ETHEL, La. (WVUE) - The young red kangaroos, or joeys, seem perfectly content nibbling on the green grass of their Louisiana home.
“They're out of the pouch at this time of day, but they go back in for naps. They stay in a pouch at night. When they started out 10 months ago, they were the size of jellybeans. A male will be 200 pounds, six feet tall when it’s full grown,” said Barn Hill Preserve owner Gabe Ligon.
Ligon started the preserve in the small town of Ethel eight years ago. A lot of people who come to Louisiana are thinking about seeing alligators, snakes, the swamp critters. But why a kangaroo?
“They're such a unique animal. On their locomotion, they can only hop with both feet at the same time. They have a pouch. Um, they can have several babies at one time,” Ligon said.
Also from down under, the preserve features a black red-tailed cockatoo named Banks.
“So, we’re training Banks. He’s learning how to do kisses. Give me a kiss Banks. Good boy”, said Valerie Nunez, a Barn Hill employee.
On the much less-active end of the scale, you find these really slow moving sloths who never seem to be in a hurry, even at lunch time.
“This here is a baby two-toed sloth and you can tell that by the two hook-like fingernails on the front of their feet. But all sloths have three on the back,” said employee Timothy Camerano.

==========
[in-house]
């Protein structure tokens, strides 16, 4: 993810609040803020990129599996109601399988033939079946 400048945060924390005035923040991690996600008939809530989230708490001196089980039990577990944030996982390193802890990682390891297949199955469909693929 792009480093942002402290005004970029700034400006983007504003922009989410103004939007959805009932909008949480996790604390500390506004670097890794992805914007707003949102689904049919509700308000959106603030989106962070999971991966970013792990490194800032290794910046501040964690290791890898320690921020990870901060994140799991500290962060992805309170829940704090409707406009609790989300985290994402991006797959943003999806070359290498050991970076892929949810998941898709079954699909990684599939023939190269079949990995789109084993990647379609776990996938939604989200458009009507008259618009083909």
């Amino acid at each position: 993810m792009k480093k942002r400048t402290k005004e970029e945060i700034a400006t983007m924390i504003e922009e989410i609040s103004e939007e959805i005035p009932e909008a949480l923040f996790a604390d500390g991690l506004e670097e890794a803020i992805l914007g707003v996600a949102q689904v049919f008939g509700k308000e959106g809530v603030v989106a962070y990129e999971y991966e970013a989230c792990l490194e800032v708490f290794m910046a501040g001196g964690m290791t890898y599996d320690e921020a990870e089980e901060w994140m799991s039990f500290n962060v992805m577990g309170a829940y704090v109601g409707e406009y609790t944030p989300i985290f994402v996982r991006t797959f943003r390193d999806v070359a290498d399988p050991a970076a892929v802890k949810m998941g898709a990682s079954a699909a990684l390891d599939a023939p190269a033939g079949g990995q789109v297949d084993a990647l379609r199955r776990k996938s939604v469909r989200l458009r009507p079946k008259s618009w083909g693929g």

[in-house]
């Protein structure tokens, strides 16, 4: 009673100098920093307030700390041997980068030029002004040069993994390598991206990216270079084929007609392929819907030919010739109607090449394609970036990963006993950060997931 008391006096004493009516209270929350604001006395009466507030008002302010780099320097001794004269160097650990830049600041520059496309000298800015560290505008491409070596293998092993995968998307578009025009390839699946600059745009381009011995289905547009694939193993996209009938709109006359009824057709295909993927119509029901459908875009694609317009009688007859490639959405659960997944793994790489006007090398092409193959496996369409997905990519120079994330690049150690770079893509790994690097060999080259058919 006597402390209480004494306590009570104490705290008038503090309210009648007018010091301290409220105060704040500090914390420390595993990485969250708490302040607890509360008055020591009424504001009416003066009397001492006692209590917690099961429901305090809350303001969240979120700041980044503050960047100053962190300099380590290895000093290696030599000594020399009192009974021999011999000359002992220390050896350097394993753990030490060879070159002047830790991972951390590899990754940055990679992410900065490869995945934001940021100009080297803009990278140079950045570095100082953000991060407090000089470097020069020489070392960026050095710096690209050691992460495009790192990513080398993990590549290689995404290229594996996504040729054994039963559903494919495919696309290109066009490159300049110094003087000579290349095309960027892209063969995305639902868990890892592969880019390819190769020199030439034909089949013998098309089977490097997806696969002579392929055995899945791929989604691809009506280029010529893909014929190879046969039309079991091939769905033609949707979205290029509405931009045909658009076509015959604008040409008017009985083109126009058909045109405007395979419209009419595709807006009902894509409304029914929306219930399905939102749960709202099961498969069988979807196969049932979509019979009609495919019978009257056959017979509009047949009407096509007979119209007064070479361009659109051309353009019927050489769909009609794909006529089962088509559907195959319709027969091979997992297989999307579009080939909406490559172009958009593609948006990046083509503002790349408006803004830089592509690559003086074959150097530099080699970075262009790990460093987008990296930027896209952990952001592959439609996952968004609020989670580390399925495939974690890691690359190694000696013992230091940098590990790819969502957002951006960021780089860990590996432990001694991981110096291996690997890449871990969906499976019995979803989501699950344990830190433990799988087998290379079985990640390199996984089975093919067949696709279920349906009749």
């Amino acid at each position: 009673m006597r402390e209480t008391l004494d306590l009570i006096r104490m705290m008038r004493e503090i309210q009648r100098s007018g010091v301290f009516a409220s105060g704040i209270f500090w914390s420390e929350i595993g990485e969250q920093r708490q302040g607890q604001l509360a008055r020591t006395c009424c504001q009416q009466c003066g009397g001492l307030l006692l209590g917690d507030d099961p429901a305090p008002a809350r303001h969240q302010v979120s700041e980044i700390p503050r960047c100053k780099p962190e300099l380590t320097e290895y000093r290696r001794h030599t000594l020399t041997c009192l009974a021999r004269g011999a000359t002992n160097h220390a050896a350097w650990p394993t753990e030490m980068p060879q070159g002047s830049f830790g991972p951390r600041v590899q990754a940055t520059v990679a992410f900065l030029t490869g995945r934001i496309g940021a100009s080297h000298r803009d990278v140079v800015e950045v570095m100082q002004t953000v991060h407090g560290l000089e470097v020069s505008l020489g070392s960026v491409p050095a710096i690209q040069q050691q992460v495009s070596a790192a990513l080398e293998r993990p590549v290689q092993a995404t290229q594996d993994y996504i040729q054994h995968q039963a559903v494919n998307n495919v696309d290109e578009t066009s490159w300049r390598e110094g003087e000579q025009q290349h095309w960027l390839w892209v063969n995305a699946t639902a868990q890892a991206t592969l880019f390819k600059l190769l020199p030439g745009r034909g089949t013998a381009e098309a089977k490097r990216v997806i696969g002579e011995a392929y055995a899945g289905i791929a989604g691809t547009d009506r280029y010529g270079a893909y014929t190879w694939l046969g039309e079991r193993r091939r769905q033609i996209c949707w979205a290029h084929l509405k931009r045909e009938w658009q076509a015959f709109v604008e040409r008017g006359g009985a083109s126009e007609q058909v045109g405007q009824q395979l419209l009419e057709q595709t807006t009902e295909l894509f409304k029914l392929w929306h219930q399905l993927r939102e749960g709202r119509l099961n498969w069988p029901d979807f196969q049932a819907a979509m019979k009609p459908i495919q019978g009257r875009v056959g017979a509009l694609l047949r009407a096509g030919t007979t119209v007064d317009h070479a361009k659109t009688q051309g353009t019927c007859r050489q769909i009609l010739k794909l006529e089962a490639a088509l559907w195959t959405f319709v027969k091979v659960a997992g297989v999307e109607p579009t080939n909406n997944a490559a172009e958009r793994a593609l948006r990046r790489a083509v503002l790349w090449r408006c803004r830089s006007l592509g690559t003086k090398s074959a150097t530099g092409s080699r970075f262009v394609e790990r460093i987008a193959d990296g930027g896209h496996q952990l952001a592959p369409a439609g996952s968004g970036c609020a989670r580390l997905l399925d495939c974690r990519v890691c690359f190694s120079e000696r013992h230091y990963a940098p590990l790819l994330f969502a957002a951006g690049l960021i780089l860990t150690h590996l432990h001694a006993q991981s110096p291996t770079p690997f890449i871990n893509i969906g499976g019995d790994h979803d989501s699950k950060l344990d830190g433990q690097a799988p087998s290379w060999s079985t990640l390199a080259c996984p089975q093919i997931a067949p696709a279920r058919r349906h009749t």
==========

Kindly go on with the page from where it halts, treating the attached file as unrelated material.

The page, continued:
The ultimate interaction is jumping in a heated pool with a couple of frisky Asian small clawed otters.
The otters are basically just swimming around you and you're … you're on their turf. So, whatever they want to do is, that’s their day. But it's a really memorable experience,” Ligon said.
And if you think you’re smelling buttered popcorn, you’re probably getting close to the southeast Asian binturong, commonly called a bear cat. They are omnivorous and will eat a little bit of anything.
Most of the animals there come from zoos, or occasionally a private owner who no longer wants an exotic pet. Some are part of a breeding program. And Barn Hill sends staffers to schools to introduce the animals to children.
“I think it's really important to get the younger generation interested in these animals. So hopefully they're going to fight for them in the future and make sure that these unique animals are on our planet,” Ligon said.
The idea is that you’re more likely to care about something after you have a chance to get up close and personal.
All visitors to the Barn Hill preserve get a guided tour. A swim with the otters comes at a premium price.
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